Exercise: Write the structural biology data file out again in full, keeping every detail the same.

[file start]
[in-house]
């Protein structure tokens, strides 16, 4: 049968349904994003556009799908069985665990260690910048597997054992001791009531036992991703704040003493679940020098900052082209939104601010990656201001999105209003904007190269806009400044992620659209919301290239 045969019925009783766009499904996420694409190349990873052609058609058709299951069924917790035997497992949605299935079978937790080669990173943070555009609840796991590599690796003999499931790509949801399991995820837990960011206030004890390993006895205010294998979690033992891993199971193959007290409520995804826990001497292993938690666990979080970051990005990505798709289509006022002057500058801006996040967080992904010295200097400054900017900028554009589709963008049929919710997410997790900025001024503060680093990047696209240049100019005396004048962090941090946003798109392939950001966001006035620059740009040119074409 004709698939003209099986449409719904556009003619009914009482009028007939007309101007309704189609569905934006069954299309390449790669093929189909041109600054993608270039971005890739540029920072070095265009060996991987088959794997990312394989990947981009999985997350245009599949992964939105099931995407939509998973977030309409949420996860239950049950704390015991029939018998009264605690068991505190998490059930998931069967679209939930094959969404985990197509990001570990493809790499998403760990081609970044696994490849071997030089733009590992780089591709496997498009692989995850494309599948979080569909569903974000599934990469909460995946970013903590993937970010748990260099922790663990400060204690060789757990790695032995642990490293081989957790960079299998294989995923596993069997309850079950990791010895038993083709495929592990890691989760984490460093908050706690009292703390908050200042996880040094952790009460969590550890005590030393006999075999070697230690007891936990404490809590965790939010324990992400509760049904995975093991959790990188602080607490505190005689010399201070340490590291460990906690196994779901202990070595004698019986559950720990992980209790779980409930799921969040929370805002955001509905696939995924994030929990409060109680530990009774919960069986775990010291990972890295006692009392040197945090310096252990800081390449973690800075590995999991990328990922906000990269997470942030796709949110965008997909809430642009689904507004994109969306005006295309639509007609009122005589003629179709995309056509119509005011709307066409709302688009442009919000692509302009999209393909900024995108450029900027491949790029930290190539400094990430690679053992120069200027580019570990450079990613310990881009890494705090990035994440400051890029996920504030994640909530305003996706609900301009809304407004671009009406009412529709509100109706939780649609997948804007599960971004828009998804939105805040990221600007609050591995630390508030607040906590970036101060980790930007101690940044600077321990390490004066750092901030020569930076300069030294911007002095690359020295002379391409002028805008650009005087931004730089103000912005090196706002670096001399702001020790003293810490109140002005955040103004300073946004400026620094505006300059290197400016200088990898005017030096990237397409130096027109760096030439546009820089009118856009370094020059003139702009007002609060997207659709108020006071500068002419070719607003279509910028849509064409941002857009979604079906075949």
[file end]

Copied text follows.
[in-house]
């Protein structure tokens, strides 16, 4: 049968349904994003556009799908069985665990260690910048597997054992001791009531036992991703704040003493679940020098900052082209939104601010990656201001999105209003904007190269806009400044992620659209919301290239 045969019925009783766009499904996420694409190349990873052609058609058709299951069924917790035997497992949605299935079978937790080669990173943070555009609840796991590599690796003999499931790509949801399991995820837990960011206030004890390993006895205010294998979690033992891993199971193959007290409520995804826990001497292993938690666990979080970051990005990505798709289509006022002057500058801006996040967080992904010295200097400054900017900028554009589709963008049929919710997410997790900025001024503060680093990047696209240049100019005396004048962090941090946003798109392939950001966001006035620059740009040119074409 004709698939003209099986449409719904556009003619009914009482009028007939007309101007309704189609569905934006069954299309390449790669093929189909041109600054993608270039971005890739540029920072070095265009060996991987088959794997990312394989990947981009999985997350245009599949992964939105099931995407939509998973977030309409949420996860239950049950704390015991029939018998009264605690068991505190998490059930998931069967679209939930094959969404985990197509990001570990493809790499998403760990081609970044696994490849071997030089733009590992780089591709496997498009692989995850494309599948979080569909569903974000599934990469909460995946970013903590993937970010748990260099922790663990400060204690060789757990790695032995642990490293081989957790960079299998294989995923596993069997309850079950990791010895038993083709495929592990890691989760984490460093908050706690009292703390908050200042996880040094952790009460969590550890005590030393006999075999070697230690007891936990404490809590965790939010324990992400509760049904995975093991959790990188602080607490505190005689010399201070340490590291460990906690196994779901202990070595004698019986559950720990992980209790779980409930799921969040929370805002955001509905696939995924994030929990409060109680530990009774919960069986775990010291990972890295006692009392040197945090310096252990800081390449973690800075590995999991990328990922906000990269997470942030796709949110965008997909809430642009689904507004994109969306005006295309639509007609009122005589003629179709995309056509119509005011709307066409709302688009442009919000692509302009999209393909900024995108450029900027491949790029930290190539400094990430690679053992120069200027580019570990450079990613310990881009890494705090990035994440400051890029996920504030994640909530305003996706609900301009809304407004671009009406009412529709509100109706939780649609997948804007599960971004828009998804939105805040990221600007609050591995630390508030607040906590970036101060980790930007101690940044600077321990390490004066750092901030020569930076300069030294911007002095690359020295002379391409002028805008650009005087931004730089103000912005090196706002670096001399702001020790003293810490109140002005955040103004300073946004400026620094505006300059290197400016200088990898005017030096990237397409130096027109760096030439546009820089009118856009370094020059003139702009007002609060997207659709108020006071500068002419070719607003279509910028849509064409941002857009979604079906075949």